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"Stay by me," Beppi begged, "don't go way downstairs, I am afraid."
"Poor angel," Amelie cried, "he won't be left alone; old Amelie will bring up the little sister's dinner and she can eat by his bedside,"
and she hurried off, crooning to herself as she went to the kitchen below.
Nana, now that she knew that Beppi was not going to die, started scolding him for not looking where he was going, but Lucia sent her downstairs.
"He is too tired to listen to-night, Nana, and anyway he will be careful. Do go away and rest a little, you must be tired."
When Nana had left, Lucia returned to the bed and sat down. She did not have any idea what time it was, and she knew that it would be impossible to leave Beppi until he was quiet. She hardly touched the tempting tray that Amelie brought her, and her voice trembled as she asked what time it was.
"Ten minutes after seven," Amelie told her after she had carefully consulted the big hall clock.
"Oh!" Lucia was surprised and relieved. She thought she must have slept for hours, but now she realized that in reality she had only dozed for a few minutes.
She took Beppi's hand and set about putting him to sleep. It was a difficult task. She told him story after story, but at the end of each his eyes were bright and his demand for another one as insistent as ever.
Lucia kept time by the chimes of the clock, and at ten she turned out the light.
"I am coming to bed beside you," she explained as Beppi protested, "I think the light will hurt your head." She took off her dress and slipped on her nightgown. Beppi snuggled contentedly into her arm, and she went on with her stories.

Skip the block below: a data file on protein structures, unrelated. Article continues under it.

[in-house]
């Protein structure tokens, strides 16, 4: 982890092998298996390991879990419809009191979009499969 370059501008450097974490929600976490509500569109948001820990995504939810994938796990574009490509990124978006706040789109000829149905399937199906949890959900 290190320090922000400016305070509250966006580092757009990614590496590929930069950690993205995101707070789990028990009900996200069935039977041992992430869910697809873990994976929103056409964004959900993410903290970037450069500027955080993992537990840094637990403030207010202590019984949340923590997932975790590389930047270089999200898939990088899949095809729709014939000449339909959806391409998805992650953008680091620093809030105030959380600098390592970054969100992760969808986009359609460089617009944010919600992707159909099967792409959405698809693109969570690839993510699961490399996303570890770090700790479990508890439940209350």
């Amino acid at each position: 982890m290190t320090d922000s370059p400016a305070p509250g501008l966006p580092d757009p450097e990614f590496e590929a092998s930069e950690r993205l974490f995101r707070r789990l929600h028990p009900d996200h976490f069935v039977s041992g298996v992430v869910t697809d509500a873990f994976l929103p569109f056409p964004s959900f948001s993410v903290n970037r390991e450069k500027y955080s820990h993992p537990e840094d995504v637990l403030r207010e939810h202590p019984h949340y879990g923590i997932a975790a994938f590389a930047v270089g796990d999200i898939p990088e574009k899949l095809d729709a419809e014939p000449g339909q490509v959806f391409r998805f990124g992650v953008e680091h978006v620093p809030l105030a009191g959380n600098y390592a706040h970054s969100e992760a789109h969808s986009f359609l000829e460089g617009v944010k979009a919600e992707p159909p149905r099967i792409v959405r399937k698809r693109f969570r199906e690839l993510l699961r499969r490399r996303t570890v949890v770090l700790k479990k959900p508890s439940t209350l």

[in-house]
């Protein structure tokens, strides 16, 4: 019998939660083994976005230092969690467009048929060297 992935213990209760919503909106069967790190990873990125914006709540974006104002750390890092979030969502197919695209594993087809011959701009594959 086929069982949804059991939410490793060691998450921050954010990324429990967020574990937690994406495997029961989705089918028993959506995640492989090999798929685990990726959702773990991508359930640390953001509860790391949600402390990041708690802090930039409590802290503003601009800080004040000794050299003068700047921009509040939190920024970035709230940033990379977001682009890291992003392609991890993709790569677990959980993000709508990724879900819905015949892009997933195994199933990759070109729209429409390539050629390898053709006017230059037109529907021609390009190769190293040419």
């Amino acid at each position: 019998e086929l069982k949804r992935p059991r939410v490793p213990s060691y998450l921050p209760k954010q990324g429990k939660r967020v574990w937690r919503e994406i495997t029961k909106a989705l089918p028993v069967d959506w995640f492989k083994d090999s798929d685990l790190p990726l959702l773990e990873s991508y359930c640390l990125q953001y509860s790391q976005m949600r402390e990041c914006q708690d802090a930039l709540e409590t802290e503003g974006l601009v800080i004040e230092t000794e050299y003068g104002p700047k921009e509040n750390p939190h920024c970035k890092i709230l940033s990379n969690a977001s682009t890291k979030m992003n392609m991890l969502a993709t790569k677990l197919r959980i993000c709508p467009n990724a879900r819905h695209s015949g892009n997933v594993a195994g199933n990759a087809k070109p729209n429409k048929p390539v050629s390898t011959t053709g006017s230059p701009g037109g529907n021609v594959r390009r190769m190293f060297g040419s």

"Sing to me," he asked at last, sleepily, "your song," and Lucia began very softly to sing.
"O'er sea the silver star brightly is glowing, Rocked now the billows are.
Soft winds are blowing, Come to my bark with me.
Come sail across the sea.
Santa Lucia, Santa Lucia."
Beppi's even breathing rewarded her efforts. She slipped her arm from under his head and stole softly out of the room just as the clock chimed eleven. She put on her dress hurriedly.
The house was very still as she crept downstairs and out into the garden. The stars were out and it was an easy matter to find her way.
She ran until she reached the path that led to the shore, then she moved very cautiously. She hoped to reach the guard, tell him what she had heard, and then go home, but when she reached the beach she realized that she was too late.
There was no guard in sight, but her ears detected the splash of oars, and she knew that the boatman was coming. She crouched down beside the wall and waited. She watched him pull his boat up on shore and then walk swiftly off in the opposite direction from her.
She did not know what to do, and she was frightened--badly frightened.
The broad shining water on one side and the hill on the other seemed to hem her in, and she felt lost. It was not like the mountains of Cellino, where she knew every path.
She crouched down by the wall and waited. Another figure joined the boatman, and they stood still, a little farther up the beach. Lucia knew it was the man she had seen that afternoon, and she knew too that in a very few seconds they would turn around and come back to the boat.
With a courage born of fear she jumped up and before she quite realized what she was doing she was tugging at the boat.
It was not very high up on the beach for the boatman had left it so that it would be easily shoved off. Fortunately the tide was going out. Lucia's arms were strong and she pushed with a will. The boat found the water and drifted silently away.
Her feet were wet, but she did not realize it. She crept back to the beach and flattened herself against the wall. The men returned. They too kept in the shadow of the wall. It was not until they were almost brushing against Lucia that the boatman noticed that his boat was gone.